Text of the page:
Dutch Uncles: Glock Rock with the Clogs Off, Baby - Interview with Duncan Wallis and Andy Proudfoot | Under the Radar Magazine Under the Radar | Music Blog for the Indie Music Magazine
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Dutch Uncles

Glock Rock with the Clogs Off, Baby

Aug 20, 2013 Web Exclusive
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Change is, in a musical climate at least, unquestionably a good thing. With its proud tradition of laddish, loutish Madchester and Britpop monoliths, however, Manchester, England is perhaps not the city you’d first associate with pop evolution. But perceptions of its music scene are altering and, along with the likes of fellow Mancunians Egyptian Hip Hop and Delphic, Dutch Uncles are producing intelligent pop music that gives Britain hope of catching up with its European and American forerunners. Under the Radar caught up with singer/pianist Duncan Wallis and drummer Andy Proudfoot for a chat in the heart of Manchester’s trendy Northern Quarter. The rest of the band includes guitarist Pete Broadhead, bassist Robin Richards, and guitarist Daniel Spedding. The band’s third album, Out of Touch, In the Wild, was released earlier this year via Memphis Industries.

Dan Lucas (Under the Radar): Do you feel as though you’re at the forefront of the shift in people’s perceptions of Manchester’s music scene?

Duncan Wallis: That was a very 2010 kind of thing, I think. We all sort of came to light at the same time thanks to our manager’s EP that he’d released on his Love & Disaster label featuring us, Delphic, and Everything Everything, and I think that back in 2010 it was very important to say “Manchester isn’t just lad rock,” because it was shortly after the demise of Oasis and it feels very different now.

Andy Proudfoot: [The kind of music we make] actually feels like the norm now. It’s not really what we’d call “a scene” because although it started with all of us doing this thing, no one’s really followed it up. It’s a shame, you don’t get bands saying “we want to make intelligent music” and carrying on from that. The industry itself has changed so much nowadays. Bands are much more independent and have to get by on their own means: they make their own albums in their own practice rooms because budgets have been slashed so much. Because the industry’s changed so much the national music scene has had to change to accommodate it. It’s all bedroom projects now and some of them work out really well.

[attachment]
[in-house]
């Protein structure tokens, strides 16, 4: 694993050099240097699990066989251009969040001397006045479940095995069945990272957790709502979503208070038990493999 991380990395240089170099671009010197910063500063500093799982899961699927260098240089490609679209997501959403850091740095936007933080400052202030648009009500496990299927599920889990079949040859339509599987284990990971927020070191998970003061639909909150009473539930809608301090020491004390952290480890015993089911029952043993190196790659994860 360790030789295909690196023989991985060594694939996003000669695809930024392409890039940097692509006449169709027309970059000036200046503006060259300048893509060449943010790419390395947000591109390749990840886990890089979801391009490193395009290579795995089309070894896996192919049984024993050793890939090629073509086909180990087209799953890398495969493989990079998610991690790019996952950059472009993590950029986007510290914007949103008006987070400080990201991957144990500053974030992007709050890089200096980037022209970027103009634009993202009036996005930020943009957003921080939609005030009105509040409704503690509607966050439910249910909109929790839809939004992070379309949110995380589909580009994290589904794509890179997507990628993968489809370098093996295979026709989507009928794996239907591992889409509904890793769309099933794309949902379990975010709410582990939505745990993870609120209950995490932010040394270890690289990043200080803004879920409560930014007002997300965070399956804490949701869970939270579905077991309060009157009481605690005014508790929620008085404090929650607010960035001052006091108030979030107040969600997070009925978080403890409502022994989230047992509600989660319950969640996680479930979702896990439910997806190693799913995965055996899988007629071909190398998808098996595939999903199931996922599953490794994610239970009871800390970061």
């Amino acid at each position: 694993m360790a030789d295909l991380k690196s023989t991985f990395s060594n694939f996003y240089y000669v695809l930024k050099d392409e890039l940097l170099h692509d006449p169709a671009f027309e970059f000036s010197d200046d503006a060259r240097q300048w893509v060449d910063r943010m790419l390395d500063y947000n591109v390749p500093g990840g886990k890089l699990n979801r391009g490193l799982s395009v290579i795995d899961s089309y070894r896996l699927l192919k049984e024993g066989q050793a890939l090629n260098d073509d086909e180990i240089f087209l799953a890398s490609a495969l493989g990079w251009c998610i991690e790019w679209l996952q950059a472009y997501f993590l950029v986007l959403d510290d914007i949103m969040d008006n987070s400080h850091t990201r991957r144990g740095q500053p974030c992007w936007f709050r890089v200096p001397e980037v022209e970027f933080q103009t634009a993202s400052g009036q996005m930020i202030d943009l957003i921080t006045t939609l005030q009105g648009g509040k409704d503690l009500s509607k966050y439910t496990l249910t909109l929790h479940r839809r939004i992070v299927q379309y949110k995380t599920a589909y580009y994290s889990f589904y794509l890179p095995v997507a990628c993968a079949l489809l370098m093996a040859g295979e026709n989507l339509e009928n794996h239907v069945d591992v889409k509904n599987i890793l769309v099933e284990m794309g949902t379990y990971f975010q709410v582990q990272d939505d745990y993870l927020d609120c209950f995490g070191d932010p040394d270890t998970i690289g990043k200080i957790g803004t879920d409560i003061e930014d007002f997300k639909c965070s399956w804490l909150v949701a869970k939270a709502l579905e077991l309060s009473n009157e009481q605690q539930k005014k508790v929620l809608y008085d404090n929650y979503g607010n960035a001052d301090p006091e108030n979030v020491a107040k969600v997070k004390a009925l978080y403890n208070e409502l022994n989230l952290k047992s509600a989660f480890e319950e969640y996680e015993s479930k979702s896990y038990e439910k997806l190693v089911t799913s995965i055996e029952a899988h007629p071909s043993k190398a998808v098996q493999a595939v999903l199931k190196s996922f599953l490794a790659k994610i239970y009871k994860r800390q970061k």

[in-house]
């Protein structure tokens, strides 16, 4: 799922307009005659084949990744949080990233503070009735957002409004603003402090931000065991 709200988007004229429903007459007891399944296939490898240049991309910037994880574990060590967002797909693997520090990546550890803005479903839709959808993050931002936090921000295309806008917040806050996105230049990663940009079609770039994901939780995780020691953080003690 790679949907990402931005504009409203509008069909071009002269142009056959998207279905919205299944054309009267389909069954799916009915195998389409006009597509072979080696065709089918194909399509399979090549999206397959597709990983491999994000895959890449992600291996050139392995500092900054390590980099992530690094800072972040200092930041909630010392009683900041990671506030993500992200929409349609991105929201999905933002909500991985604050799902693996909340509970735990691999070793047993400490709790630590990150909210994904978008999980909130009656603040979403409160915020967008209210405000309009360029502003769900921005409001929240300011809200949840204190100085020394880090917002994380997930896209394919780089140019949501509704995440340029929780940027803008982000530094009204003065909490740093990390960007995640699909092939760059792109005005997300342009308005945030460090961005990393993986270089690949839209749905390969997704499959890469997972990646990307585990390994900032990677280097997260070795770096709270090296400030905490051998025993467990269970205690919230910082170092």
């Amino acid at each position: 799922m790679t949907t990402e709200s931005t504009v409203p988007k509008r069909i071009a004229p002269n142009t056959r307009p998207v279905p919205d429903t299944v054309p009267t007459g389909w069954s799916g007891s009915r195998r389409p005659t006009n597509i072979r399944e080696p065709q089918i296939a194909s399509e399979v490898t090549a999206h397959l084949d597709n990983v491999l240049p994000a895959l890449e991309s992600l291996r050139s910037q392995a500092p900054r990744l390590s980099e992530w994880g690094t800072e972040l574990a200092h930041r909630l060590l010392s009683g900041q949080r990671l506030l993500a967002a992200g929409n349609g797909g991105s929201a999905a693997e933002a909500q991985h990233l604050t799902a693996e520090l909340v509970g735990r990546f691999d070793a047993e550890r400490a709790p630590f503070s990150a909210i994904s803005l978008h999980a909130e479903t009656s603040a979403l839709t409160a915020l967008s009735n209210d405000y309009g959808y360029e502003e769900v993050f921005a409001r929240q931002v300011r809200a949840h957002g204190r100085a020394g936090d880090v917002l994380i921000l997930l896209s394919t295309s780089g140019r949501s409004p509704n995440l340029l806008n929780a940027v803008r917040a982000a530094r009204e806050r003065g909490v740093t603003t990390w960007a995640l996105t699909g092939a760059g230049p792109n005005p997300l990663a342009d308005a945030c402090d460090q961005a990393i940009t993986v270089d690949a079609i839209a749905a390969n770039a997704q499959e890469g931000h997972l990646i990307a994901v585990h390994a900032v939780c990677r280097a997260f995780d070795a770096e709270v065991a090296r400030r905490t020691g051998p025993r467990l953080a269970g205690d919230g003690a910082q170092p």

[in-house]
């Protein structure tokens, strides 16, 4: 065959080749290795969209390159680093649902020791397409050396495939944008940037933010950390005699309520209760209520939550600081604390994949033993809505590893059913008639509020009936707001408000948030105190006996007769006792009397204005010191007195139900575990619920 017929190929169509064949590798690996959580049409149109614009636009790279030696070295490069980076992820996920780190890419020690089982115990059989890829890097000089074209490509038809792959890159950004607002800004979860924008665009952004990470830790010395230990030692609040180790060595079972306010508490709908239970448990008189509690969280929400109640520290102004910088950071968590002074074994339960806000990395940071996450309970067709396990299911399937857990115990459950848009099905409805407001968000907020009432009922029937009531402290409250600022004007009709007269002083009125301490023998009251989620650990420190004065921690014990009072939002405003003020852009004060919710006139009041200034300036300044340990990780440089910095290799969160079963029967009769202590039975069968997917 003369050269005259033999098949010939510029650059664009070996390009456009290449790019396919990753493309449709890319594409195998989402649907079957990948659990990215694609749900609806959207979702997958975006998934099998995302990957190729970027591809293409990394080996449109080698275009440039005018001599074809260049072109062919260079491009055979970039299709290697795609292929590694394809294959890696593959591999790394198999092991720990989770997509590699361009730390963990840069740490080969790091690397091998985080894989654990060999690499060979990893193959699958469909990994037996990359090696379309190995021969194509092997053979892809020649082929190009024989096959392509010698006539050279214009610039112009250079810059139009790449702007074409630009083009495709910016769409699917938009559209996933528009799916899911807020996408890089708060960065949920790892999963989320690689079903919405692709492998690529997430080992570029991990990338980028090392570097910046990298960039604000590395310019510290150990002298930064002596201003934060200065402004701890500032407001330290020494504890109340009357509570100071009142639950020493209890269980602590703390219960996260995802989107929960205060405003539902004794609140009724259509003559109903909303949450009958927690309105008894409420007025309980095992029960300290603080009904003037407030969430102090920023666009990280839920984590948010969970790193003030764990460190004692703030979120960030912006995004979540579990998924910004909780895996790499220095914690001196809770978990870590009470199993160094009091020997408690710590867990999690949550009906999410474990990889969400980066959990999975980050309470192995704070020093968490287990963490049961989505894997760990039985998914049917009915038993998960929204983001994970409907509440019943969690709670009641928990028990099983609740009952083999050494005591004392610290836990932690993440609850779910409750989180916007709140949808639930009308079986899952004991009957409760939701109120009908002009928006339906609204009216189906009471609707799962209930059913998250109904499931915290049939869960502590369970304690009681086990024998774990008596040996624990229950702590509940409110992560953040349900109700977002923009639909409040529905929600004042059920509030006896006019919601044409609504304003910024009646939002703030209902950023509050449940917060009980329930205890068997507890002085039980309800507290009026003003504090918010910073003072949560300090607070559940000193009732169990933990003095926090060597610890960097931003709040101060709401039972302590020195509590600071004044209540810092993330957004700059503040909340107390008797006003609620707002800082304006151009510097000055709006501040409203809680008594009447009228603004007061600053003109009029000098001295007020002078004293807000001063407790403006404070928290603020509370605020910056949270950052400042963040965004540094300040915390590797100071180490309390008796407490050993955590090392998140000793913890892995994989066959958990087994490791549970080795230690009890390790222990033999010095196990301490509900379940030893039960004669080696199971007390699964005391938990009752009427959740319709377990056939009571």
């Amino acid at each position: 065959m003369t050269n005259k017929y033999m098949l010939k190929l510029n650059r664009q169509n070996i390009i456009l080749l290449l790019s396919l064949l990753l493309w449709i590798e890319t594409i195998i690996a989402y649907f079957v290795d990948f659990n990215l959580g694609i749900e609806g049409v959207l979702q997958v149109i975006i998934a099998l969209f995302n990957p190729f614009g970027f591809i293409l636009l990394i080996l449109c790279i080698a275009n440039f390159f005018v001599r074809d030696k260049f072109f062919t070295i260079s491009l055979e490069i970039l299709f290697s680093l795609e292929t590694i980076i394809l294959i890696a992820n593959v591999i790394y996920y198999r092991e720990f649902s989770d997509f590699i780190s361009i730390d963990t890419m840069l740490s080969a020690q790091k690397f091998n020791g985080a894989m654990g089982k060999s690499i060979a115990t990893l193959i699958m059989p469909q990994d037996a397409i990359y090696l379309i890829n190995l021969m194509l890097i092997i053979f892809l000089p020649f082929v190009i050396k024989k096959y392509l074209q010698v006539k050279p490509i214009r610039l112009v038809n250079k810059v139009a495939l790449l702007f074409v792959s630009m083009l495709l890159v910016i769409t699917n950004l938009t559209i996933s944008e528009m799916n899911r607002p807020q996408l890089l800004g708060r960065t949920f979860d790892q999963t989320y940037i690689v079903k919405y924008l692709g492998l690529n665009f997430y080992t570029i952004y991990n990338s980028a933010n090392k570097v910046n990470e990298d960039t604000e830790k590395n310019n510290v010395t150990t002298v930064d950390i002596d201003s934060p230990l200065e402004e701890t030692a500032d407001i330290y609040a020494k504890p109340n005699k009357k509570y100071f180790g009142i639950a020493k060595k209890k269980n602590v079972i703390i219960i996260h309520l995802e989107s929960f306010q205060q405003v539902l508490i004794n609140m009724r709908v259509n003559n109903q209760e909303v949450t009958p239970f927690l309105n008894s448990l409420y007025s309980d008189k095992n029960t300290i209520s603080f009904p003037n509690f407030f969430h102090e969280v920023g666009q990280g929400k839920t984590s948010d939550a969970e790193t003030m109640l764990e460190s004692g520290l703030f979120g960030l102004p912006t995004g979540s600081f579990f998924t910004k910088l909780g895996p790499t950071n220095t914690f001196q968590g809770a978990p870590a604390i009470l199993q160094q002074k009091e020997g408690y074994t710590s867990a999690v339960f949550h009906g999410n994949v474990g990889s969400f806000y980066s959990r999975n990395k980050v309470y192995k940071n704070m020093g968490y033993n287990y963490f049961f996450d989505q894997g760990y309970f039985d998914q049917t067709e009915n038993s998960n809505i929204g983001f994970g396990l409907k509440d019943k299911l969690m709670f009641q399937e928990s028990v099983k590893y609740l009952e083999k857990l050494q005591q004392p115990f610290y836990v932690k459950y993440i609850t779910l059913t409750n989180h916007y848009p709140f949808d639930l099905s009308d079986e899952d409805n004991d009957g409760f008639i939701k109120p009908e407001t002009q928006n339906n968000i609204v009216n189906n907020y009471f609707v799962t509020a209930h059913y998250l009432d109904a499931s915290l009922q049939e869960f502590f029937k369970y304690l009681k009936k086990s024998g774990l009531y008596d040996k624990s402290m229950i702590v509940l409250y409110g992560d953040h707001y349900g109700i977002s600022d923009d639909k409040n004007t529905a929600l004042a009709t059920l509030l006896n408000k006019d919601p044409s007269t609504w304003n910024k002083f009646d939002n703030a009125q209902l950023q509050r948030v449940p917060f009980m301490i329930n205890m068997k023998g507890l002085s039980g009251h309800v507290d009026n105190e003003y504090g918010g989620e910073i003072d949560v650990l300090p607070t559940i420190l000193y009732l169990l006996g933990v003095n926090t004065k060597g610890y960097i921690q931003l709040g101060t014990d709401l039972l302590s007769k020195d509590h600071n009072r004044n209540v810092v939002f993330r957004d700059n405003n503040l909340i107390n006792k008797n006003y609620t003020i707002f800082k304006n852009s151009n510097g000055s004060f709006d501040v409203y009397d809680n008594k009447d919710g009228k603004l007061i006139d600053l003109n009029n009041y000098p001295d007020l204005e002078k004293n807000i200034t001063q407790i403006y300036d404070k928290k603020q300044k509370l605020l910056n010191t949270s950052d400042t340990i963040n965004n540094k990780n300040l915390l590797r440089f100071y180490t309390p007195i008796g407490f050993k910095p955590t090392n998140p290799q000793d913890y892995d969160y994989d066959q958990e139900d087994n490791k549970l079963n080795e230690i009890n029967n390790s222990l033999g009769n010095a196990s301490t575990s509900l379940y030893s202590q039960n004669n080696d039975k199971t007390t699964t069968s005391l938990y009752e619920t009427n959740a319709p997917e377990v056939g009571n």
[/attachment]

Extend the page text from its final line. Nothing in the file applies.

What prompted the decision to record your debut album in Germany?

Andy: It was the only thing that became available to us, the only offer we had at the time. It was the only opportunity to record an album really as we weren’t in a position to do it ourselves. We didn’t know what we were doing or anyone who could help us out, then our old manager got an email saying “Do you fancy signing to a German label?”

Duncan: We were really young, we’d just turned 18, and this Hamburg label had initially offered us a five-album deal. We thought “well that’s a lifetime” and even at this stage we knew it was a bad idea. That was when we were in a band before Dutch Uncles, and then when we changed our name and our ideas we did another tour over there and that was when we were offered the one-album deal. I think we saw it as (a) our only option and (b) a laugh. It felt like a good stepping stone, because I think at that time we realised a lot of bands around us were taking their time to sit back on their ideas…. It was around the time that Delphic were working on their sound in a basement in Night & Day [popular Manchester hipster bar not far from where we’re sitting] and it was all going to be ready. They were going to have a label after one gig and it was all going to be in place, whereas we thought “let’s just get an album out, we’ve got 10 songs here,” and that album was the first 10 songs we had.

How would you describe the evolution in your music, particularly between previous album Cadenza and your current record Out of Touch, In the Wild?

Duncan: There’s definitely been a change in a production sense. We’ve taken a lot more time; with the first record we had no idea what we were doing, no idea about production values, we just played the songs and that was that. Cadenza and Out of Touch, In the Wild are a lot more focused on production. We’ve got a friend who’s produced these records and brought a lot to it. A lot more thought has gone into exactly how we wanted them to sound.

Andy: It’s that, and then our writing style has changed. The first album’s our first 10 songs, so we didn’t feel we were doing that thing of writing songs for five years to make an album. After your first album your writing style changes because you know you’ve got to have an album out next week and you have deadlines you impose on yourself. In terms of the sound it was all about getting Brendan [Williams, producer] involved as well as sitting in the practice room thinking “How are we going to make this song sound different to the last one?” We’ve always had a bit of a reputation for being a live band and being in the studio has always been our challenge. We’re trying to surprise ourselves more and more each time we do it.